Diehards

Monday, 29 March 2010

Mama Mia

Plane

Today is both a very sad day and a very happy one. Since becoming a mother I have had several days like this, there was the first day of nursery school when as we walked along he gripped my hand and asked me why he had to go. But when we arrived his face lit up at the sight of other children and all those toys, and he rushed in not looking back. I was so happy that he was happy, but also a little sad that he didn't need me to hang about.

There was the first school trip. And university. Motherhood is to be in a constant state of ambivalence. You work tirelessly to ensure your child will be able to enter the world with confidence, to make yourself redundant, and when that happens you are thrilled as you sit in your empty nest and wonder what to do with yourself.

I've been lucky, Bob came back after university and has been living here with us and working locally. I've had several extra years of baking birthday cakes and chatting with him at the kitchen table over supper. All the while, though, I've been thinking this is no place for the young, there's no space to grow here. But Bob is resourceful. All the while he has been gathering strength, increasing his knowledge, formulating plans.

And now he's off to begin his adventures. On Saturday he got on a bus to London to spend the weekend with his best friends. Today they will take him to the airport so he can get on a plane to Hawaii where he will work on a Noni fruit farm for two months. While he's there he will research where to go next. He wants to see as much of the world as he can. I got an email from him last night that read: 'I am unfathomably excited about tomorrow.' I am too. To think that my child has the confidence to venture so far from home, on his own, into the unknown is amazing and wonderful. I feel like I did a terribly good job. I have every confidence that he is more than capable of looking after himself, and others should the need arise. And I look forward to hearing his tales. But I will miss him every day. I don't suppose he'll be back for some time.


Images from top: Graphics Hunt, Flickr and Wikipedia.

20 comments:

Golden West said...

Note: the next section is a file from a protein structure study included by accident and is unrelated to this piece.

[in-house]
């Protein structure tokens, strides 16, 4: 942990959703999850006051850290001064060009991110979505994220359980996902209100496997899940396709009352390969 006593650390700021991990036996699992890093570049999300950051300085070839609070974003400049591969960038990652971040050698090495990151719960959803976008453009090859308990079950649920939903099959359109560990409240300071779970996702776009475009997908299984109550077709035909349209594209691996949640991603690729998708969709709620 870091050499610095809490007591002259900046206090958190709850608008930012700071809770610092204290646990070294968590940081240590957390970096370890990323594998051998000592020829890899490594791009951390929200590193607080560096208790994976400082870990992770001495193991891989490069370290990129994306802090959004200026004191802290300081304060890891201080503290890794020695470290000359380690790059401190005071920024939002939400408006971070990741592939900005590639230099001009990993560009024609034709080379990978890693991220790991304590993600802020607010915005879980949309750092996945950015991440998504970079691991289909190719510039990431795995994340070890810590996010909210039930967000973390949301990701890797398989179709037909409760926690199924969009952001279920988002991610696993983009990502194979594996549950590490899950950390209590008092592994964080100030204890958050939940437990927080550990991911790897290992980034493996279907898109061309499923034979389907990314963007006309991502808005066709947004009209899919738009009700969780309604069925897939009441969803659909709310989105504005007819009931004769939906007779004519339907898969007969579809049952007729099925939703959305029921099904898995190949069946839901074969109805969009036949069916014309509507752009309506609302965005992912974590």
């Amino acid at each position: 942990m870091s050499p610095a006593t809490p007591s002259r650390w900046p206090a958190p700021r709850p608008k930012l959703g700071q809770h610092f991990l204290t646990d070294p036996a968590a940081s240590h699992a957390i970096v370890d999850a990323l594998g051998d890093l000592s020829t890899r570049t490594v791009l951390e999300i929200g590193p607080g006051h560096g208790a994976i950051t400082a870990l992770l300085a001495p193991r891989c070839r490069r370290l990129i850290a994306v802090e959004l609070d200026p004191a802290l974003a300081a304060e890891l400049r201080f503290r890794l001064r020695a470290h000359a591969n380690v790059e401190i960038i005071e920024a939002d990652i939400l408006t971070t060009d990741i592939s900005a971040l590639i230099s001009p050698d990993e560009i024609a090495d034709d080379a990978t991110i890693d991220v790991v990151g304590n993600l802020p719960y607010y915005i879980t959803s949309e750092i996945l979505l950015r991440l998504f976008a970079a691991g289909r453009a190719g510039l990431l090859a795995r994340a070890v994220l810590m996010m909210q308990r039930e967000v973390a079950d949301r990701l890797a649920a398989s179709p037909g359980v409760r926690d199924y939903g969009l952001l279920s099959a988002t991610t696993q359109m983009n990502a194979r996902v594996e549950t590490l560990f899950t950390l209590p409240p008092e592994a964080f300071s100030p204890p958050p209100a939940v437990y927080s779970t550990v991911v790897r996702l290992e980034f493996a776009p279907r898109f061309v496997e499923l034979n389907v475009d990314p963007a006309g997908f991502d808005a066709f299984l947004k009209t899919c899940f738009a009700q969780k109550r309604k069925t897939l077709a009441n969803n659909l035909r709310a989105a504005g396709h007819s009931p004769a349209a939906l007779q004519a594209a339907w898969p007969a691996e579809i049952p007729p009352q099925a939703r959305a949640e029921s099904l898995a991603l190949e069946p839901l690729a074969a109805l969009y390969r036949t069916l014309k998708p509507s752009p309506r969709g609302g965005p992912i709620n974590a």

I know that feeling well... But oh, the adventures he'll have! And with email you'll be a part of it all - the ups and downs and everything in between.

And when he comes home, it'll seem like he never was away, as the house fills again with all his happy noise andhis comings and goings.

Wishing you both well.

Rachel Fox said...

Thrilling and a little heartbreaking.
x

savannah said...

xoxoxoxox because i so know this feeling, sugar! much love to all y'all, honey. xoxo

Eryl Shields said...

Golden ~ the farm he's going to has no electricity, so I have to hope he'll find somewhere to plug in his laptop. I'm sure he will, and he's set me up with a web-cam so I should be able to get a look at him from time to time.

Rachel ~ that's exactly what it is, X

Savannah ~ thanks sugar, XXXXXXXX

Pat said...

He's not married yet so he's still your little boy. There are many worse places for him to go than Hawaii - I loved it.

Jimmy Bastard said...

Och hen, the bairn will always be there for his mammy, stop your greeting and think of how much time you'll spend not having to do his ironing.

debra said...

Roots and wings! It is glorious!
xo

Eryl Shields said...

Pat ~ you've been, oh good. My only impression of it is from watching Hawaii five 0 in the seventies and it looked like a hotbed of crime!

Jimmy ~ but what will I do instead?!

Debra ~ you have such a good way of putting things.

Lulu LaBonne said...

You have indeed done a good job Eryl, there'll be loads of great stories to look forward to.

Will he bring you any noni back?

angryparsnip said...

A very happy and sad time all at once !
hugs, parsnip

Eryl Shields said...